Uber is a 'Ponzi' Scheme That Will be Bankrupt in a Decade, Claims Fund Manager
(RT) Hamish Douglass, CEO, CIO and Lead Portfolio Manager of the Magellan Financial Group with more than $37 billion under management gives Uber less than a one percent chance of survival in the next ten years.
“It’s constantly losing money, and its capital-raising strategy is a Ponzi scheme,” said the Australian investor at the annual Stockbrokers and Financial Advisers Conference in Sydney, as quoted by Business Insider.
“When I look at Uber … I think of it as one of the most stupid investments in history. The probability of this business going bankrupt in a decade is 99 percent,” Douglas said.
“All they (Uber) do is keep increasing their private market valuation, and someone always says, I’ll put some money up, because next time they raise, it’ll be at a higher price,” he added.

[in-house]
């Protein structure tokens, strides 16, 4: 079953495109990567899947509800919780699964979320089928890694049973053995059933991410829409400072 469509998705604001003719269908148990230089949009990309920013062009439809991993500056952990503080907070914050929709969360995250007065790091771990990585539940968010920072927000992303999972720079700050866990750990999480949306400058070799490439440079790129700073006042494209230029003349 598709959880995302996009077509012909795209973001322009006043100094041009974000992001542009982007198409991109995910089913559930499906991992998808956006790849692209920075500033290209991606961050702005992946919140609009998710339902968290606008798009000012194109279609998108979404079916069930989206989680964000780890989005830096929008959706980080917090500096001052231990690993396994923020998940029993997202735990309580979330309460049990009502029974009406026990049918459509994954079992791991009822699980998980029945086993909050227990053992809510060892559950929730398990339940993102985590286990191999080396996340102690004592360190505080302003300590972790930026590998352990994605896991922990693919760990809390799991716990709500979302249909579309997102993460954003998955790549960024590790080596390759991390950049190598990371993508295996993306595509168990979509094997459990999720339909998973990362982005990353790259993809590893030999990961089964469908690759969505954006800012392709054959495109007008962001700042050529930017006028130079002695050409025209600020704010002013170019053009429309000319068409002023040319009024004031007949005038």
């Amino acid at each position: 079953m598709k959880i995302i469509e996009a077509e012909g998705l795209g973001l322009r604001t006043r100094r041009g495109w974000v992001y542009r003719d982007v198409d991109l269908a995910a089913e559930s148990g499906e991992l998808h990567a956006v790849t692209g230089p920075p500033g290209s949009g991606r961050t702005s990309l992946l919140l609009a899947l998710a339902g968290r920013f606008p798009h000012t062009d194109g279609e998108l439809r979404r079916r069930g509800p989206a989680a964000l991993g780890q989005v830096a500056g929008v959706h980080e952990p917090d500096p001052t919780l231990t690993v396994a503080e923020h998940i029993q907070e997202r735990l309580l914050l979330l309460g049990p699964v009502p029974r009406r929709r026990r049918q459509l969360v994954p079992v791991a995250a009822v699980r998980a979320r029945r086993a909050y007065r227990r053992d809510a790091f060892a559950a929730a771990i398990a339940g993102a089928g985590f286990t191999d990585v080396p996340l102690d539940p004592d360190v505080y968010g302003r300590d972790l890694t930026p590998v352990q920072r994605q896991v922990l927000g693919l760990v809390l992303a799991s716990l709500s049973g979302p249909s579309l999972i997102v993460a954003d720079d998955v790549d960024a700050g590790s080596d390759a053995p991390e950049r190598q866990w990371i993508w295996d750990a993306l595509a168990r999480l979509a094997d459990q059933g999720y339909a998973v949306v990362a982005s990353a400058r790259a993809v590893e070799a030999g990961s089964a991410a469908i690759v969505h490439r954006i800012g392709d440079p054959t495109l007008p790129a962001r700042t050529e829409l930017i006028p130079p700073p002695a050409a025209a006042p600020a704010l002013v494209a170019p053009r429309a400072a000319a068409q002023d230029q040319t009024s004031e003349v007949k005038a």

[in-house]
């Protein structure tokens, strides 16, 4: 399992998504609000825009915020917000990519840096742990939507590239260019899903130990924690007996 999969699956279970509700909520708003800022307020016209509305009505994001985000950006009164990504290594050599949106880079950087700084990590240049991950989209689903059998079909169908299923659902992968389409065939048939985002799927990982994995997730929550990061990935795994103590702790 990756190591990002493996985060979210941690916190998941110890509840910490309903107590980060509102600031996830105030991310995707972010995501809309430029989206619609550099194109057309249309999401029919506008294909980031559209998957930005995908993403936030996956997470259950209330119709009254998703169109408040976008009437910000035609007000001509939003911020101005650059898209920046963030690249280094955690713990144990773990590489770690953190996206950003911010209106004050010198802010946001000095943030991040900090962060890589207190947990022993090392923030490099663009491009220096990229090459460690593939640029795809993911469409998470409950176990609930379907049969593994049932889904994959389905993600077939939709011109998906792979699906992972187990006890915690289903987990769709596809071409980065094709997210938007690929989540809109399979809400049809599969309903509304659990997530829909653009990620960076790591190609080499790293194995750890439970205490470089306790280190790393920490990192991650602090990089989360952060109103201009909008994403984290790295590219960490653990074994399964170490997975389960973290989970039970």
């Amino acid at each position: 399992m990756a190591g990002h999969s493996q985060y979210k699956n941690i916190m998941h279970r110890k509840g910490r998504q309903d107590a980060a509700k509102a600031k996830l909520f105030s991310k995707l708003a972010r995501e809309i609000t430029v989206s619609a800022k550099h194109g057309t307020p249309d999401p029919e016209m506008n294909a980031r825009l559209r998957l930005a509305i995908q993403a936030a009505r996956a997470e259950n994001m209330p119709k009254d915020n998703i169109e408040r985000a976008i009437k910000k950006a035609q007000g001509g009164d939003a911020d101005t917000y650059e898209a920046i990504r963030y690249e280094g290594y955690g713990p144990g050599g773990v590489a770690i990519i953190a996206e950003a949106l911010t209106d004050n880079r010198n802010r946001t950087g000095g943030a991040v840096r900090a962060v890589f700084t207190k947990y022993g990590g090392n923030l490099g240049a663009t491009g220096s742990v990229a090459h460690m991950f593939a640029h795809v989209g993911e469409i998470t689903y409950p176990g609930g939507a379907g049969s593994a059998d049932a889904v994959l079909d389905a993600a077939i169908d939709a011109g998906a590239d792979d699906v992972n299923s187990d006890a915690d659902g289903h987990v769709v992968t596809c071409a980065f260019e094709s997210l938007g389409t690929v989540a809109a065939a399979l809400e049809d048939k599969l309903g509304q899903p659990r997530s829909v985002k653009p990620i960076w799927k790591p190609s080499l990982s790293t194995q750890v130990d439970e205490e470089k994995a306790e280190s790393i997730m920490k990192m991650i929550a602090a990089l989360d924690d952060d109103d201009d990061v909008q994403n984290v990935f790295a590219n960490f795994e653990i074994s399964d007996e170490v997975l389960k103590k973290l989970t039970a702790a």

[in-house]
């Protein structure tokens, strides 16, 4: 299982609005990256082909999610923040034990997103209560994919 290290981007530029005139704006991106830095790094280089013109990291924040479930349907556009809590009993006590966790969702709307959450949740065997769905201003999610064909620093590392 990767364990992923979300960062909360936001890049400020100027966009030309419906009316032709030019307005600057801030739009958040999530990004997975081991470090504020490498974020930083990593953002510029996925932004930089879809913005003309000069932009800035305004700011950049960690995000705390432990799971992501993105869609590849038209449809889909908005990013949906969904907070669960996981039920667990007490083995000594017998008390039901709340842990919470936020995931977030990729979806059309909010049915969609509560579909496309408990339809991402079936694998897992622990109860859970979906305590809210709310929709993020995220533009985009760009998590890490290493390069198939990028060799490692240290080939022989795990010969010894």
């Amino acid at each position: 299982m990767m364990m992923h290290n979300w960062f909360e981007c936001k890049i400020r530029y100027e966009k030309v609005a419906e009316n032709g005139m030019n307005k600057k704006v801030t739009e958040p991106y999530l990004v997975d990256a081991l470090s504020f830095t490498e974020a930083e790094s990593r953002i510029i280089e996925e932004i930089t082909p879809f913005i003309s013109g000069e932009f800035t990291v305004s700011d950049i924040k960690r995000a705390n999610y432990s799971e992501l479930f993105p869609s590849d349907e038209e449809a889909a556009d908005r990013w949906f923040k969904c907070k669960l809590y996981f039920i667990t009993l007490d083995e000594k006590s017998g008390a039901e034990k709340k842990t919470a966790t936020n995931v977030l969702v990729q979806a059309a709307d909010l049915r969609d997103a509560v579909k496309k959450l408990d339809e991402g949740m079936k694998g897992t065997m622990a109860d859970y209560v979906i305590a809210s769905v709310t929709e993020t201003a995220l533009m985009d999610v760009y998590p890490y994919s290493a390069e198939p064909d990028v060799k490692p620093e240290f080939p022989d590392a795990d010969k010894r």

Uber is a transportation network company headquartered in San Francisco, operating in 570 cities worldwide with a revenue of $6.5 billion last year. In 2015, Uber completed its one billionth ride.
A number of setbacks have recently hit the company. They include accusations of sexual harassment from a former female worker and a video showing Chief Executive Travis Kalanick berating a driver.
The Uber app has caused massive discontent among taxi drivers globally, who say it undercuts ordinary taxis.
Uber is banned in Bulgaria, Denmark, Hungary, and Italy. It is also prohibited in Austin, Texas, and Alaska in the United States; Vancouver, British Columbia in Canada and the Northern Territory of Australia.
In China, Uber was reportedly losing billions of dollars before being pushed out by local competitor Didi Chuxing.